Amphibology – is a situation where a sentence may be interpreted in more than one way due to ambiguous sentence structure. An amphibology is permissible, but not preferable, only if all of its various interpretations are simultaneously and organically true.

Antonesque Rhetoric – a form of rhetoric in which the arguer appears to be supporting one position; however in the same argument through locution tactics or eventually through escalating sarcasm, reveals a logical calculus or means of persuasion which implicitly yields the opposite position. From Shakespeare’s Julius Caesar, a speech by Mark Antony “For Brutus is an honorable man.”

Argument from Silence – the pretense that the exhibiting of silence on one’s part is somehow indicative of higher intellect, ethics, rationality or knowledge and skill regarding a topic at hand.

bedeutungslos – meaningless. A proposition or question which resides upon a lack of definition, or which contains no meaning in and of its self.

Betteridge’s Law of Headlines – an adage about rhetoric that states: “Any headline that ends in a question mark can be answered by the word no.”

Boundary Semantics – (a form of appeal to infinity or plenitude) – pushing the meaning of a term (such as ‘proof’ or ‘knowledge’) into highly or specially plead realms of extreme definition variants, in order to provide an special pleading exception out of any or every argument. This is never a form of being semantically precise, despite a temptation to regard these types of extreme definitions as such. Rather is simply form of equivocation based explanitude.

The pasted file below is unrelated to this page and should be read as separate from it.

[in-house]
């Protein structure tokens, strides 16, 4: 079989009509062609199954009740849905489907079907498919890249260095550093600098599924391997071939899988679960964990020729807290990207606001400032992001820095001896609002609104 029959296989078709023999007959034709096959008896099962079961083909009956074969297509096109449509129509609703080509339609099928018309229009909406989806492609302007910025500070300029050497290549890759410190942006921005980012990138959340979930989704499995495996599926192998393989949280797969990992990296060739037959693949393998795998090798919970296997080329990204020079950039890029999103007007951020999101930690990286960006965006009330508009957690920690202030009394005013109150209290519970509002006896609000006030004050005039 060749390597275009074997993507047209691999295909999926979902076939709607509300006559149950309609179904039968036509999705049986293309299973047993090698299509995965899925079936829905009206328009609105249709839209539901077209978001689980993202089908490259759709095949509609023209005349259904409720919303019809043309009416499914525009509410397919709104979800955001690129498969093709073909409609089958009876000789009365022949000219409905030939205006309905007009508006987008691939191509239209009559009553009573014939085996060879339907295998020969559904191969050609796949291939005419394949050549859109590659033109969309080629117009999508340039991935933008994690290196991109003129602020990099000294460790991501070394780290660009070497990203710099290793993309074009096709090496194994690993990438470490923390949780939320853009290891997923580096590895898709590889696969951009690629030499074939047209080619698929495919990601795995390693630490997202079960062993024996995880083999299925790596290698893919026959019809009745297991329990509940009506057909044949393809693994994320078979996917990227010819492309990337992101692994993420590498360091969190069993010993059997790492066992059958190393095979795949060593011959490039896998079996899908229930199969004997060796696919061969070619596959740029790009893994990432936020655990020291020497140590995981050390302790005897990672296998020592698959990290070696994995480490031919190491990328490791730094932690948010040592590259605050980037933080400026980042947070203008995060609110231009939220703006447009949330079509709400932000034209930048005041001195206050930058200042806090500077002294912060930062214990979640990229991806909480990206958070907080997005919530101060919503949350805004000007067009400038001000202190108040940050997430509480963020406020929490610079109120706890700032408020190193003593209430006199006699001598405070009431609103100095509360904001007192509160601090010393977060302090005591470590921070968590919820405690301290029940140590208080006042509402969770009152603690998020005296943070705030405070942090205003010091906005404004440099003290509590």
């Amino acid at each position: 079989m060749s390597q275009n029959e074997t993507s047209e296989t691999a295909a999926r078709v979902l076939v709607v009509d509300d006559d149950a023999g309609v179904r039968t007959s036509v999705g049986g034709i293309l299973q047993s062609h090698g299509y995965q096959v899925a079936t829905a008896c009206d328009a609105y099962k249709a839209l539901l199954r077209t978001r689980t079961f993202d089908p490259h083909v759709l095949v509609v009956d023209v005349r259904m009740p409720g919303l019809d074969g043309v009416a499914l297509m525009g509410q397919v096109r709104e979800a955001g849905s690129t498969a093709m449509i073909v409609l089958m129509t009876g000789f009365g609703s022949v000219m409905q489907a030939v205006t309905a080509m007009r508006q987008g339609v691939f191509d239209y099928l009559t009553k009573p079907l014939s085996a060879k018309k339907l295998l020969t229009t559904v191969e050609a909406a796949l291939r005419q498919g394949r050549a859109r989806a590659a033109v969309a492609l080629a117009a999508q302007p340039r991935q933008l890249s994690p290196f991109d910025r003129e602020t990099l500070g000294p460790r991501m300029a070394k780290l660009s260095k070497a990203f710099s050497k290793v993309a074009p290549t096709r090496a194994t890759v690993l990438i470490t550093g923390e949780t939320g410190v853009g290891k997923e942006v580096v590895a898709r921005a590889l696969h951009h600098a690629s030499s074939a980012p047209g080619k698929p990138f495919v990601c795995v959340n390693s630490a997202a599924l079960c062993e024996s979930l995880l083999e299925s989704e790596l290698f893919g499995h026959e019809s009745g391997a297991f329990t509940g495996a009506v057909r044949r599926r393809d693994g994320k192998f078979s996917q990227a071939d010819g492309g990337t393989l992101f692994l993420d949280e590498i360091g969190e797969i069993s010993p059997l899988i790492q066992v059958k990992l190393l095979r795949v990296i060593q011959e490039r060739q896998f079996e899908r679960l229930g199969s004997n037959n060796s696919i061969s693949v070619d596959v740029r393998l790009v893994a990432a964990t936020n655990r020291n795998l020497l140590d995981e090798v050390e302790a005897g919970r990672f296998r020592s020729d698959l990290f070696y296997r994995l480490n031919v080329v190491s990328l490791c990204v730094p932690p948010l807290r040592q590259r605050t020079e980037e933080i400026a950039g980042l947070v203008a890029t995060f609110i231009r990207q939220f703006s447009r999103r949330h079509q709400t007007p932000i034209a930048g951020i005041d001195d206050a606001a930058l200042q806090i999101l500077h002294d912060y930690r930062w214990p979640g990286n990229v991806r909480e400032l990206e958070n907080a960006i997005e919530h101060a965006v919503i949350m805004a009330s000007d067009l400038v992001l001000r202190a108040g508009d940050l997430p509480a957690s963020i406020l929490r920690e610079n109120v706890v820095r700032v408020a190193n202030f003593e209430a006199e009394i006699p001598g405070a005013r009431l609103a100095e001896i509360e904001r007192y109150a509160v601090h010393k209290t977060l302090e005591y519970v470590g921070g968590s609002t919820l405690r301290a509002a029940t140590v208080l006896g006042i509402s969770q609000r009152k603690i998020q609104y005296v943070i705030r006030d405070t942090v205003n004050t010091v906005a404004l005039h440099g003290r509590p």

brevis lapsus (‘Word Salad’ Fallacy) – the inability to understand technical or precise writing, mistaking it for constituting a pleonasm. This in favor of simplistic writing which is, either with or without the intent of the opponent, subsequently rendered vulnerable to equivocation. An accusation made when a dilettante person fails to understand philosophical or technical writing, wherein the base argument or its requisite vocabulary reside completely over the head of the individual who started the argument to begin with.

Casuistry – the use of clever but unsound reasoning, especially in relation to moral questions; sophistry. Daisy chaining contentions which lead to a preferred moral outcome, by means of the equivocal use of the words within them unfolding into an apparent logical calculus – sometimes even done in a humorous, ironic or mocking manner. A type of sophistry.

Chekhov’s Gun – is a dramatic principle that states that every element in a fictional story must be necessary to support the plot or moral, and irrelevant elements should be excluded. It is used as part of a method of detecting lies and propaganda. In a fictional story, every detail or datum is supportive of, and accounted for, as to its backing of the primary agenda/idea. A story teller will account in advance for every loose end or ugly underbelly of his moral message, all bundled up and explained nicely – no exception or tail conditions will be acknowledged. They are not part of the story.